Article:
Lone parents and social protection

Sir, – Further to Fintan O'Toole's column on reforms to the one parent family payment ("Poorest will be hardest hit by lone-parent cut", Opinion & Analysis, June 25th), the scheme is being changed to maximise the opportunities for lone parents to enter into and increase employment.

The Government’s priority is to ensure that lone parents have the same opportunities to access employment, training and education as others in society.

Despite committing extensive funding to lone parent payments since the 1970s, lone parents remain the most at risk of poverty, with their children as a result at a high risk of poverty. Research shows that being at work reduces the at risk of poverty rate for lone parents by three-quarters compared to those who do not work.

Up to the time of these reforms, the one parent family payment scheme was passive in nature.

As a result, a lone parent could be in receipt of one parent family payment until their child turned 18, or 22 if in full-time education. Such long-term welfare dependency has been shown to engender, rather than reduce, child poverty.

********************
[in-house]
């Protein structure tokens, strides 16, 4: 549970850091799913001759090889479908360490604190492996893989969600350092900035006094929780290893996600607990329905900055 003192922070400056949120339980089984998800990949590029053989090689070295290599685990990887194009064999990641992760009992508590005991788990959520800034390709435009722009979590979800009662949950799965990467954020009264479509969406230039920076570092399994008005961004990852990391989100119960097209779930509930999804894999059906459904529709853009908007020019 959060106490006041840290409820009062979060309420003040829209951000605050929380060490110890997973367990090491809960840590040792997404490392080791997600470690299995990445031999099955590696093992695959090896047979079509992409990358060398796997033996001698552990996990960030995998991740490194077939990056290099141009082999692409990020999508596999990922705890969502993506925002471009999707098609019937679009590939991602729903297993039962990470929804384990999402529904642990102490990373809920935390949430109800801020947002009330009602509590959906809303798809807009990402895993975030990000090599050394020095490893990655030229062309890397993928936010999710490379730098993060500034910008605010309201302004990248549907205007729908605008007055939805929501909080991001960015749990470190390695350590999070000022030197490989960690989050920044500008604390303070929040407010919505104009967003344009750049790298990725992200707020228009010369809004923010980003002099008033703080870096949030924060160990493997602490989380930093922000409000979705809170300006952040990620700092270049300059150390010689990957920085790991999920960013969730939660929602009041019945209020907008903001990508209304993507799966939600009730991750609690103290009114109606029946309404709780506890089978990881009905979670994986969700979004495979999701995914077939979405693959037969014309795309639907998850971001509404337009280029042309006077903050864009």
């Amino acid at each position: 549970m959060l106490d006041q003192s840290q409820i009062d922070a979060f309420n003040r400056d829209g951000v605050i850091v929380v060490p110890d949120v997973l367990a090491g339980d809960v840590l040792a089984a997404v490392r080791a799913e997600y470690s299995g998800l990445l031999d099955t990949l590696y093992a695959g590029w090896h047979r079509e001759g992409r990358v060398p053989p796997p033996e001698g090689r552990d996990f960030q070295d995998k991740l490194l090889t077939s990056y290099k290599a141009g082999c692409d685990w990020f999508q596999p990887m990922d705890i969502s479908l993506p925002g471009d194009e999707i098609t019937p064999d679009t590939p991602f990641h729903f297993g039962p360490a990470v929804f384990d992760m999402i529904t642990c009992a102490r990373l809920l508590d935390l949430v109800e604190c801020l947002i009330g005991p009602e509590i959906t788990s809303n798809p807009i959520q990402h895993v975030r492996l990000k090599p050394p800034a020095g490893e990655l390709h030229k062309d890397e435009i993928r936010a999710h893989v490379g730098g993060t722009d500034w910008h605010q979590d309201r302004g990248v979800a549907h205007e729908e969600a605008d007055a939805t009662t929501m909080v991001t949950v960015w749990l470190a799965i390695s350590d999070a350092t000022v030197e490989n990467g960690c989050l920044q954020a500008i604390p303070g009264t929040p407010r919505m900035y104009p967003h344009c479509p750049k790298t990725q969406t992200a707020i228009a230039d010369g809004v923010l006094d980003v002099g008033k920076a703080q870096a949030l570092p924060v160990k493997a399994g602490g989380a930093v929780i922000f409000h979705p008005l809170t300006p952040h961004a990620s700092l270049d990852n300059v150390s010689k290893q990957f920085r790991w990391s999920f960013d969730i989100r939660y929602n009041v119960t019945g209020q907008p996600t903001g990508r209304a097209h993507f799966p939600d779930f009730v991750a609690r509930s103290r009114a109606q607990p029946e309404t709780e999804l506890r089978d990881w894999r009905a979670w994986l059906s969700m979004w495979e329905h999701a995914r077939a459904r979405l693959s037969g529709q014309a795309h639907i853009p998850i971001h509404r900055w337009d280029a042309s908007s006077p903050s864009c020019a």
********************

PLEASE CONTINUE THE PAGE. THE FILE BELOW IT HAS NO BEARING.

Under the changes, entitlement to one parent family payment will cease when a parent’s youngest child turns seven. This compares with five years in other countries, such as the UK, the Netherlands and New Zealand.

The correct number of parents who will see their entitlement to One Parent Family Payment end next month is 30,000.

However, all will move to another welfare payment, and two in three will suffer no income loss or actually gain from this transition.

The only significant – and positive – change is that they will receive the full range of employment supports from the Department of Social Protection and one-to-one assistance from case officers.

Of the remainder, the majority will stand to gain financially if they can increase the number of hours they work each week to 19 – which for most should be possible given their children will be at school.

Should they increase their hours to 19, they will qualify for two additional welfare payments – family income supplement and the back to work family dividend – which aim to assist families to return to, or stay in, employment and build a better financial future for themselves over time. – Yours, etc,

VERONICA SCANLAN,

Department of

Social Protection,

Dublin 2.